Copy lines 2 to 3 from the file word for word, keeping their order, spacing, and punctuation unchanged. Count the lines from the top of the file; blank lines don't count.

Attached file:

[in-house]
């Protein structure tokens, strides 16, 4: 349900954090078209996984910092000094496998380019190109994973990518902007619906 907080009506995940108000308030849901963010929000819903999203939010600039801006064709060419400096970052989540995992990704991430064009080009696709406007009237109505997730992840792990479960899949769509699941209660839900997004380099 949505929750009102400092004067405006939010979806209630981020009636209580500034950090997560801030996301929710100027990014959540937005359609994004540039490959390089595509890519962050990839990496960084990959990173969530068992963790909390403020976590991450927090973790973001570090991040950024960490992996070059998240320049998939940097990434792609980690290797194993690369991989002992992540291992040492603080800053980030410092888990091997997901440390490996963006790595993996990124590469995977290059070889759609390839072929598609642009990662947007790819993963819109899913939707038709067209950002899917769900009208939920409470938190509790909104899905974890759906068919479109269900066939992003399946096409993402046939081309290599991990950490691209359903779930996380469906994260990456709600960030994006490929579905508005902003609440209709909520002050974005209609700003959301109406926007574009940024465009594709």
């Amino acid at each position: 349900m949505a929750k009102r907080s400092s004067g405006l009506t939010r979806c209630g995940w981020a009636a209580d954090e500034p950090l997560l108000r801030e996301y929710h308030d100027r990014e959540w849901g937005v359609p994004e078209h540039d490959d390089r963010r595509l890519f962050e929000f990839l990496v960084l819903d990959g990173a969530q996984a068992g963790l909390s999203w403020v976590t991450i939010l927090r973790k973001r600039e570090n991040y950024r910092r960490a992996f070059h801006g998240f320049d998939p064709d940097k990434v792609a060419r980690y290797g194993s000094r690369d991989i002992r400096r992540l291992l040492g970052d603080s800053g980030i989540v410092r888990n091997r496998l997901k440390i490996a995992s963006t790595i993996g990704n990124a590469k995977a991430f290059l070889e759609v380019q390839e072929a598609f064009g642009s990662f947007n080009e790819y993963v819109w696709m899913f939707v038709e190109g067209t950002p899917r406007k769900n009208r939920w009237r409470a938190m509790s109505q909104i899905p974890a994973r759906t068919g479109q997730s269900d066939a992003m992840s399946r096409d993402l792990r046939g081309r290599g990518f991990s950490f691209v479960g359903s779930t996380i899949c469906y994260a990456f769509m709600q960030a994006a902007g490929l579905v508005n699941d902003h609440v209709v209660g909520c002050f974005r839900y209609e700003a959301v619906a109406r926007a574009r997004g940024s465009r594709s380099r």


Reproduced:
């Protein structure tokens, strides 16, 4: 349900954090078209996984910092000094496998380019190109994973990518902007619906 907080009506995940108000308030849901963010929000819903999203939010600039801006064709060419400096970052989540995992990704991430064009080009696709406007009237109505997730992840792990479960899949769509699941209660839900997004380099 949505929750009102400092004067405006939010979806209630981020009636209580500034950090997560801030996301929710100027990014959540937005359609994004540039490959390089595509890519962050990839990496960084990959990173969530068992963790909390403020976590991450927090973790973001570090991040950024960490992996070059998240320049998939940097990434792609980690290797194993690369991989002992992540291992040492603080800053980030410092888990091997997901440390490996963006790595993996990124590469995977290059070889759609390839072929598609642009990662947007790819993963819109899913939707038709067209950002899917769900009208939920409470938190509790909104899905974890759906068919479109269900066939992003399946096409993402046939081309290599991990950490691209359903779930996380469906994260990456709600960030994006490929579905508005902003609440209709909520002050974005209609700003959301109406926007574009940024465009594709």
């Amino acid at each position: 349900m949505a929750k009102r907080s400092s004067g405006l009506t939010r979806c209630g995940w981020a009636a209580d954090e500034p950090l997560l108000r801030e996301y929710h308030d100027r990014e959540w849901g937005v359609p994004e078209h540039d490959d390089r963010r595509l890519f962050e929000f990839l990496v960084l819903d990959g990173a969530q996984a068992g963790l909390s999203w403020v976590t991450i939010l927090r973790k973001r600039e570090n991040y950024r910092r960490a992996f070059h801006g998240f320049d998939p064709d940097k990434v792609a060419r980690y290797g194993s000094r690369d991989i002992r400096r992540l291992l040492g970052d603080s800053g980030i989540v410092r888990n091997r496998l997901k440390i490996a995992s963006t790595i993996g990704n990124a590469k995977a991430f290059l070889e759609v380019q390839e072929a598609f064009g642009s990662f947007n080009e790819y993963v819109w696709m899913f939707v038709e190109g067209t950002p899917r406007k769900n009208r939920w009237r409470a938190m509790s109505q909104i899905p974890a994973r759906t068919g479109q997730s269900d066939a992003m992840s399946r096409d993402l792990r046939g081309r290599g990518f991990s950490f691209v479960g359903s779930t996380i899949c469906y994260a990456f769509m709600q960030a994006a902007g490929l579905v508005n699941d902003h609440v209709v209660g909520c002050f974005r839900y209609e700003a959301v619906a109406r926007a574009r997004g940024s465009r594709s380099r």